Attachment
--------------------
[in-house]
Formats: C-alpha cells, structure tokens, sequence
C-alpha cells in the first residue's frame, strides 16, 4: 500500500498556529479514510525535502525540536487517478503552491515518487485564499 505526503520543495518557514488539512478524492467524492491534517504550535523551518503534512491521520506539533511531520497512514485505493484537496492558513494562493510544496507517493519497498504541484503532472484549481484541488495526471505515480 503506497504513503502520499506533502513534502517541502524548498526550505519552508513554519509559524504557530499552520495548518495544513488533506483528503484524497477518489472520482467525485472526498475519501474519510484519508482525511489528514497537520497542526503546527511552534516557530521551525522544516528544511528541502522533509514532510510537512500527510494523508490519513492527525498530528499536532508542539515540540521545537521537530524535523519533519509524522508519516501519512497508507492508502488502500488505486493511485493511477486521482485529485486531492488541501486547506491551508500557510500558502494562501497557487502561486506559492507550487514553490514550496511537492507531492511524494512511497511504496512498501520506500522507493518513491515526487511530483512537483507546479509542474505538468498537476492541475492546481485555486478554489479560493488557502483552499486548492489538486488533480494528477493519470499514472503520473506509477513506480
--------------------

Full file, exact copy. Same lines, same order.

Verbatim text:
[in-house]
Formats: C-alpha cells, structure tokens, sequence
C-alpha cells in the first residue's frame, strides 16, 4: 500500500498556529479514510525535502525540536487517478503552491515518487485564499 505526503520543495518557514488539512478524492467524492491534517504550535523551518503534512491521520506539533511531520497512514485505493484537496492558513494562493510544496507517493519497498504541484503532472484549481484541488495526471505515480 503506497504513503502520499506533502513534502517541502524548498526550505519552508513554519509559524504557530499552520495548518495544513488533506483528503484524497477518489472520482467525485472526498475519501474519510484519508482525511489528514497537520497542526503546527511552534516557530521551525522544516528544511528541502522533509514532510510537512500527510494523508490519513492527525498530528499536532508542539515540540521545537521537530524535523519533519509524522508519516501519512497508507492508502488502500488505486493511485493511477486521482485529485486531492488541501486547506491551508500557510500558502494562501497557487502561486506559492507550487514553490514550496511537492507531492511524494512511497511504496512498501520506500522507493518513491515526487511530483512537483507546479509542474505538468498537476492541475492546481485555486478554489479560493488557502483552499486548492489538486488533480494528477493519470499514472503520473506509477513506480